2015 Volkswagen Jetta Review
Jetta offers new diesel for 2015.
MIDDLEBURG, VA: Canadians love their Jettas to the point it is the best-selling vehicle in the Volkswagen lineup.
About to arrive in Canadian showrooms, the 2015 model is in mid-cycle with a mix of modest and important changes.
Of those changes, the biggest news is the inclusion of a new 2.0-litre TDI Clean Diesel that, priced at $23,890 for the entry level Trendline manual, makes it probably the most affordable diesel in the country.
The designers cleaned up the exterior with things such as a new nose with three cross fins that make the 2015 Jetta look wider.
There is a new rear bumper and trunk lid and rear axle underbody covers and available active radiator shutter to improve aerodynamics and fuel consumption.
The body was designed to meet or exceed all current crash standards, while offering a full suite of optional driver/safety aids such at rear traffic alert, blind spot warning and a forward crash warning system.
On the inside, the cabin gets an upmarket makeover with new air vents and a piano black finish on the standard multifunction steering wheel along with ambient lighting and chrome and piano black accents on the higher trim models.
Bluetooth is standard with rain-sensing wipers and automatic dual zone climate controls optional.
Volkswagen offers a choice of three engines aimed at the needs of the wide swath of buyers the Jetta attracts. These engines come with a choice of a five-speed manual or six-speed automatic transmission all driving the front wheels with no all-wheel-drive available.
Later there will a hybrid version using an electric motor and 1.4-litre turbo, and finally, a GLI version with a 2.0-litre turbo.
Following VW tradition there are three trim levels: Trendline (entry), Comfortline (mid-level) and Highline (top trim).
The most affordable 2015 Jetta is the 2.0-litre Trendline with manual box priced at $14,990, the same price as the 2014. Opt for the automatic and the price is $16,390.
The 2.0-litre has been around forever but it is also extremely reliable. With 115 hp and 125 lb/ft of torque, fuel consumption is rated at 9.5/6.9/8.4L/100 km city/highway/combined for the manual and 10.4/7.0/8.9L/100 km for the automatic.
The base Jetta is nonetheless well equipped with standard features like: four-wheel independent suspension, Bluetooth, Sirius/XM touch screen radio, backup camera, six airbags, 60/40 split rear seat, multifunction steering wheel with trip computer and vehicle immobilizer, but no air conditioning, which means stepping up to the Trendline + at $17,690 to get air.
Added last year to the Jetta lineup is the 1.8-litre direct injection turbo four-cylinder with 170 hp and 184 lb/ft of torque. Fuel rating for the manual is 9.3/6.3/8.0L/100 km city/highway/combined and 9.3/6.3/7.9L/100 km for the automatic.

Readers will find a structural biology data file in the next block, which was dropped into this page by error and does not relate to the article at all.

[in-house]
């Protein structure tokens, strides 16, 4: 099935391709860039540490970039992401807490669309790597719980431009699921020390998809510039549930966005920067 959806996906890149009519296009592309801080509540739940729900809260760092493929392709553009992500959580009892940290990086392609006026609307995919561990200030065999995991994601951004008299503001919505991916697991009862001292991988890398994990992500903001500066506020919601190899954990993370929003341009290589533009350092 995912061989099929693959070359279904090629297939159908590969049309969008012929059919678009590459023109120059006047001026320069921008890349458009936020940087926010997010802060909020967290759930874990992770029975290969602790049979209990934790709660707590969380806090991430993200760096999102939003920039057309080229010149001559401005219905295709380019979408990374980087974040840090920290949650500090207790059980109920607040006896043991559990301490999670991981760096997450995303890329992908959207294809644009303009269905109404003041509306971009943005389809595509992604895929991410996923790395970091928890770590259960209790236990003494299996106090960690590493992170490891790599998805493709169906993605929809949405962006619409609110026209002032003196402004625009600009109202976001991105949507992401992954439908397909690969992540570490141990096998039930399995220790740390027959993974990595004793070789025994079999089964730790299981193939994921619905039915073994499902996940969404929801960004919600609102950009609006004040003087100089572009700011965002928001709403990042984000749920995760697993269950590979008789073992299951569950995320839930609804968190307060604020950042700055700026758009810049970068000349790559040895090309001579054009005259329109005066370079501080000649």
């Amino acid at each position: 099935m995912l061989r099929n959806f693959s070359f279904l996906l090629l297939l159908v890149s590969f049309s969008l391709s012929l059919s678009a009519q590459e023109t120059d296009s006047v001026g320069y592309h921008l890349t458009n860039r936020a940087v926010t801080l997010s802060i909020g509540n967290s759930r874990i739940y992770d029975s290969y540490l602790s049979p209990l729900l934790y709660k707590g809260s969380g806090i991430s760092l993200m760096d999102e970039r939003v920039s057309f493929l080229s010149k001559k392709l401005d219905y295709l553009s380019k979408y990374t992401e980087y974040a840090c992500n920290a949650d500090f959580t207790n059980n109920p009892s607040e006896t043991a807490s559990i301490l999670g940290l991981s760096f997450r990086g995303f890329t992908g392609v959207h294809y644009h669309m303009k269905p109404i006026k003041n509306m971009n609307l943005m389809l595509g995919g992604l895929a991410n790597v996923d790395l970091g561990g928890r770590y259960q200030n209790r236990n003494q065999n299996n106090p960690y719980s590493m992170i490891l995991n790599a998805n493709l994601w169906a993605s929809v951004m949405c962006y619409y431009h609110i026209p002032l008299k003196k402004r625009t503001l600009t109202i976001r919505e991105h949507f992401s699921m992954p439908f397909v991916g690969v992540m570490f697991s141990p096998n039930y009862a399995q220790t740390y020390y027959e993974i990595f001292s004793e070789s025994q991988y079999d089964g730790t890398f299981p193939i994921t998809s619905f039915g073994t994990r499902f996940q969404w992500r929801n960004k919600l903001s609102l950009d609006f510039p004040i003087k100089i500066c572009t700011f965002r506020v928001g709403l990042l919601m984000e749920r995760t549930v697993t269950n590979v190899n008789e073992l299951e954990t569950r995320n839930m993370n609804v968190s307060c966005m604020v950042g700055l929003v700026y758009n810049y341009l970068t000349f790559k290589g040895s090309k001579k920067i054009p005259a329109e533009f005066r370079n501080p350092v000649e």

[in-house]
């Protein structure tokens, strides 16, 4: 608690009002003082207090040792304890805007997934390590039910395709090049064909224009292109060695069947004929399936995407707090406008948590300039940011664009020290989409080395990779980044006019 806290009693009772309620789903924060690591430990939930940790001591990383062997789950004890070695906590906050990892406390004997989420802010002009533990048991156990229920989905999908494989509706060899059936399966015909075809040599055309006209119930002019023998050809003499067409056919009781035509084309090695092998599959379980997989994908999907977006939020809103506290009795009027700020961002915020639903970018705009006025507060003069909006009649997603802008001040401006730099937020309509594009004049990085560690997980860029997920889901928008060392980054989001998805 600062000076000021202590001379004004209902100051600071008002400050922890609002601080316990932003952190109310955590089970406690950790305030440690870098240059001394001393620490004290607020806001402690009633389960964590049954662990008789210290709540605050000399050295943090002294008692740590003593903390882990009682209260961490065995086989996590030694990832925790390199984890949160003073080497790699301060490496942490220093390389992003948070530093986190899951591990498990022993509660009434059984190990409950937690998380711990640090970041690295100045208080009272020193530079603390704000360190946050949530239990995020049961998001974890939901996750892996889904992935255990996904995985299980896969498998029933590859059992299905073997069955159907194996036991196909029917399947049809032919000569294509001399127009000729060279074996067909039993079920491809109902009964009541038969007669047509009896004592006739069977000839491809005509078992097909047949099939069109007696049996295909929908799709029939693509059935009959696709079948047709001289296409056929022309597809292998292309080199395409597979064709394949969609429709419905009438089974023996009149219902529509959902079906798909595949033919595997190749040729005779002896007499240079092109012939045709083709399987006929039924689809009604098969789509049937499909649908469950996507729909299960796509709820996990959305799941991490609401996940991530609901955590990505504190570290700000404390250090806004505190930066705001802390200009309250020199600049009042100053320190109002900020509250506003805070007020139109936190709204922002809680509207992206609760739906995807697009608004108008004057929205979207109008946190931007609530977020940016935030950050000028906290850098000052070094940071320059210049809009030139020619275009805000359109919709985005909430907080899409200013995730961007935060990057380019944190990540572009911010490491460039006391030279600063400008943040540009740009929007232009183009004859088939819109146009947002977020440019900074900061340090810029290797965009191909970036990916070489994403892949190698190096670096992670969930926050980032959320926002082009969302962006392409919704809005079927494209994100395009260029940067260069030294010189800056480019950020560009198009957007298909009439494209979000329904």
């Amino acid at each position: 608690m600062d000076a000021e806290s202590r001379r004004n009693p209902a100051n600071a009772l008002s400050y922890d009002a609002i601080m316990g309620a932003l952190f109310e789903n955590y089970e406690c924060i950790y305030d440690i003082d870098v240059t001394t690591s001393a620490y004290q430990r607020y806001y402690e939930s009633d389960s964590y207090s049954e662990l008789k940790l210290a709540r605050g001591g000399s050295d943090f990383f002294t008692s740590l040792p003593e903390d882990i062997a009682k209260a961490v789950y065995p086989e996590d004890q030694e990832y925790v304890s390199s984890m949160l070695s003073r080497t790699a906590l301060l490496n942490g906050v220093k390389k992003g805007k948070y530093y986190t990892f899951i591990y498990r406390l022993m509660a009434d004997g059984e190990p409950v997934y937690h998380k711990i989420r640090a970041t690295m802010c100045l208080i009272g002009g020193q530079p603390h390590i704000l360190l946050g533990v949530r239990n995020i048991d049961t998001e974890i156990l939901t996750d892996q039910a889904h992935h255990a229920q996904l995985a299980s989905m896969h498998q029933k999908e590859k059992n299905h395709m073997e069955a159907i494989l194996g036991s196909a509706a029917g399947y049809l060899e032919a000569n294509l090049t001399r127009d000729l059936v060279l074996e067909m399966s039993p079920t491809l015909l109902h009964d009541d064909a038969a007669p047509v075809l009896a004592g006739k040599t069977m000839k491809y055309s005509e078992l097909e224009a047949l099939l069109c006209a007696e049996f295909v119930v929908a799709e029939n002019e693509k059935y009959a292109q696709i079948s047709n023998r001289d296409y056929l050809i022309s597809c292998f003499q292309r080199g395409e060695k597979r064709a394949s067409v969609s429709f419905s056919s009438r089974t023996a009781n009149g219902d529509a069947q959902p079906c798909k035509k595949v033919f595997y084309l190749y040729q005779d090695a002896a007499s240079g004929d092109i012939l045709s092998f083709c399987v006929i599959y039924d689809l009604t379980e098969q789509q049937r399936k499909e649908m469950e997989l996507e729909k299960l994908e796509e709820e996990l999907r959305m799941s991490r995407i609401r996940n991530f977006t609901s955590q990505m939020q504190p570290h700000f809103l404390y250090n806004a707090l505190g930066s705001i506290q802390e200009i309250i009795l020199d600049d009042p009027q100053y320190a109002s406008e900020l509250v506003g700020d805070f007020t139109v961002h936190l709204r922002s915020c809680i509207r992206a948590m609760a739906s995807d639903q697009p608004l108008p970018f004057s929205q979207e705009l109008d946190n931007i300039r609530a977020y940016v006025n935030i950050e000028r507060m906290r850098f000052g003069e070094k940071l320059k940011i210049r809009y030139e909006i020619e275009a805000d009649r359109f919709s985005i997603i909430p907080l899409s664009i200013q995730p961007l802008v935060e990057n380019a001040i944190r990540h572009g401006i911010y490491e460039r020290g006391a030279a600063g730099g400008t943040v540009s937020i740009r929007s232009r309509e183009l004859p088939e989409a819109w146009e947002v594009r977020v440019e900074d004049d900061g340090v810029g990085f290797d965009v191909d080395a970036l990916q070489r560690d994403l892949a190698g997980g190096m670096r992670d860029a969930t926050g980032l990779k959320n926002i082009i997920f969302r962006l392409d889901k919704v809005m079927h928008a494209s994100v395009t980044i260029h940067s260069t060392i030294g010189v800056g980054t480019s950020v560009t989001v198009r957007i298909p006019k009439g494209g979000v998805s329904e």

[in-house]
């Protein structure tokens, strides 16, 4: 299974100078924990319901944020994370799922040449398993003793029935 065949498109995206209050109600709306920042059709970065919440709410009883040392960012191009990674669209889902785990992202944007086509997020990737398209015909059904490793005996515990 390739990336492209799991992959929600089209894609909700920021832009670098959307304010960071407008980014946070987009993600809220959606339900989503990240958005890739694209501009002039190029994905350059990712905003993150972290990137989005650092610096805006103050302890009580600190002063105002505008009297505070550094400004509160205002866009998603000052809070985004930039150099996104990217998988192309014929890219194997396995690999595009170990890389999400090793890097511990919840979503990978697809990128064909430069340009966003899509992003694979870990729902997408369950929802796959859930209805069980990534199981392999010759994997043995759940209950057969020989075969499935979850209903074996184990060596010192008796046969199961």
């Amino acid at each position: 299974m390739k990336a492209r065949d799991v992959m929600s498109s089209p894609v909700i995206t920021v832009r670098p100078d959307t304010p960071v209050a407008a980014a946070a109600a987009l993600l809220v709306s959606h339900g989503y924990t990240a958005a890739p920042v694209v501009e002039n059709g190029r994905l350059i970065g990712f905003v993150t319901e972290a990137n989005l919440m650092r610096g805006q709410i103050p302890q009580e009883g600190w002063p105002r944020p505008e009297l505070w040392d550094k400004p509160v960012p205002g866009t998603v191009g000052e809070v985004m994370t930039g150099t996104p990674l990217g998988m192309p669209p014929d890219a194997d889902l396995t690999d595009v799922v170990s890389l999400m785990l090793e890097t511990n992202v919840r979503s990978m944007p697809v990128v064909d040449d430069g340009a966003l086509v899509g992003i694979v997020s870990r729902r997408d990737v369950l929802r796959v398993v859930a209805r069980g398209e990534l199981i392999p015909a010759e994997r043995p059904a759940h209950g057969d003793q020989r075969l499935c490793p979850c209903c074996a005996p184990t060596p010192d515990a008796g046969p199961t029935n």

Pricing through the three trim levels starts at $20,690-$27,390 with features and options too numerous to list here.
As mentioned above, the three Jetta models appeal to three different demographics, one being the diesel buyer, which accounts for 30 per cent of Jetta sales and that number is growing as Canadians increasingly appreciate its advantages.
The 2.0-litre TDI is a wonder of engineering with features such as a high-pressure fuel injector that can function at 2,000 bar, which equates to 2,000 times normal air pressure.
With 150 hp, the diesel has a solid 236 lb/ft of torque. Fuel consumption for the manual is 7.7/5.2/6/5L/100 km city/highway/combined and 7.5/5.5/6.hL/100 km for the automatic.
Held in Middleburg, VA, the launch of the 2015 Jetta was part of a Volkswagen full line passenger car program that also included the Beetle, Eos and Golf.
There was not a lot of time to drive them all, so I concentrated on the diesel equipped Jetta and Golf (which will appear separately at a later date).
Virginia may be for lovers but it sure isn’t for speeders.
Middelburg (pop. 742) is located in the richest county in the US, with rolling hills and vast horse farms.
Speed limits for the most part are 25-35 mph on county roads up to a dizzying 50 mph on four-lane highways. We were warned just two or three miles over would result in a hefty fine and/or immediate jail.
With its torque, the Jetta TDI didn’t need much prodding of the pedal to stick to those speeds.
Like almost any Volkswagen you can name, handling is solid, communicative and predictable.
I wish there had been a chance to try the TDI at highway speeds, because this is kind of car an increasing number of Canadians are interested in as commute times and distances keep growing.
When VW did a model inversion four years ago making the Jetta the entry-level model and bumping up the Golf to the next rung on the product ladder, it struck me as odd.
But now I get it.
Side-by-side, the Jetta is obviously longer but also bigger looking then the Golf ergo- more car for less money.
But the Golf is a hatch and much sportier, and, I thought having driven both, the Golf tracked better and was quieter, although I was told the Golf doesn’t get more sound deadening material than the Jetta.
As for size, it seems all cars are growing. In the case of the Jetta, it would have be an intermediate sedan a decade ago not a compact.
And on the inside the Highline TDI I was driving had an interior loaded with features such as a fabulous audio system by Fender and navigation system that, unlike others I’ve tried recently, was accurate with prompts given in good time prior to turns.
By keeping the price down, adding features and, now, a powerful and frugal new diesel, it won’t surprise me if the TDI becomes one of the sales stars at Volkswagen Canada.